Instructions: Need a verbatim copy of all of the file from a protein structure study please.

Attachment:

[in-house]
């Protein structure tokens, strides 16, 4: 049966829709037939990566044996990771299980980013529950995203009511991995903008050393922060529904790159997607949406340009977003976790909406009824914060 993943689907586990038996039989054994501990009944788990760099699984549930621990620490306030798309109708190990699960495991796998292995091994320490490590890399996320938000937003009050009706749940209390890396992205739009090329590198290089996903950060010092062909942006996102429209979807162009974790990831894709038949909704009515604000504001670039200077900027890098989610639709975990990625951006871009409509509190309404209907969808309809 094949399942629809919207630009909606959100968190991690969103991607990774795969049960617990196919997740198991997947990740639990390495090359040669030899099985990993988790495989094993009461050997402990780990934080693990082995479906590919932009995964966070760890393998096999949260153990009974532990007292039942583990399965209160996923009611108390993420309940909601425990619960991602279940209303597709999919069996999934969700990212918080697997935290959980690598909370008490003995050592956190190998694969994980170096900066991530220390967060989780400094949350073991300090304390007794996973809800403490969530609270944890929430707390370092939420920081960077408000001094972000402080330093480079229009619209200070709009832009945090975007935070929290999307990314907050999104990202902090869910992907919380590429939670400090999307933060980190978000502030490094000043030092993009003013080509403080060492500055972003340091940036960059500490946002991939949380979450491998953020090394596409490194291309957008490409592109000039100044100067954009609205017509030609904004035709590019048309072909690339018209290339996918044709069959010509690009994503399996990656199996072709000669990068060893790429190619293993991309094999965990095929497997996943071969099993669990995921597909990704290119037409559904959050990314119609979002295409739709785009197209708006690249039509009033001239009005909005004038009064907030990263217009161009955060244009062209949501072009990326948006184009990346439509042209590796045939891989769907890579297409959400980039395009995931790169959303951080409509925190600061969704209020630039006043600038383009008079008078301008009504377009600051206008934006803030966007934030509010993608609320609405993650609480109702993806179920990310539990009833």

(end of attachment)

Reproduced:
[in-house]
């Protein structure tokens, strides 16, 4: 049966829709037939990566044996990771299980980013529950995203009511991995903008050393922060529904790159997607949406340009977003976790909406009824914060 993943689907586990038996039989054994501990009944788990760099699984549930621990620490306030798309109708190990699960495991796998292995091994320490490590890399996320938000937003009050009706749940209390890396992205739009090329590198290089996903950060010092062909942006996102429209979807162009974790990831894709038949909704009515604000504001670039200077900027890098989610639709975990990625951006871009409509509190309404209907969808309809 094949399942629809919207630009909606959100968190991690969103991607990774795969049960617990196919997740198991997947990740639990390495090359040669030899099985990993988790495989094993009461050997402990780990934080693990082995479906590919932009995964966070760890393998096999949260153990009974532990007292039942583990399965209160996923009611108390993420309940909601425990619960991602279940209303597709999919069996999934969700990212918080697997935290959980690598909370008490003995050592956190190998694969994980170096900066991530220390967060989780400094949350073991300090304390007794996973809800403490969530609270944890929430707390370092939420920081960077408000001094972000402080330093480079229009619209200070709009832009945090975007935070929290999307990314907050999104990202902090869910992907919380590429939670400090999307933060980190978000502030490094000043030092993009003013080509403080060492500055972003340091940036960059500490946002991939949380979450491998953020090394596409490194291309957008490409592109000039100044100067954009609205017509030609904004035709590019048309072909690339018209290339996918044709069959010509690009994503399996990656199996072709000669990068060893790429190619293993991309094999965990095929497997996943071969099993669990995921597909990704290119037409559904959050990314119609979002295409739709785009197209708006690249039509009033001239009005909005004038009064907030990263217009161009955060244009062209949501072009990326948006184009990346439509042209590796045939891989769907890579297409959400980039395009995931790169959303951080409509925190600061969704209020630039006043600038383009008079008078301008009504377009600051206008934006803030966007934030509010993608609320609405993650609480109702993806179920990310539990009833």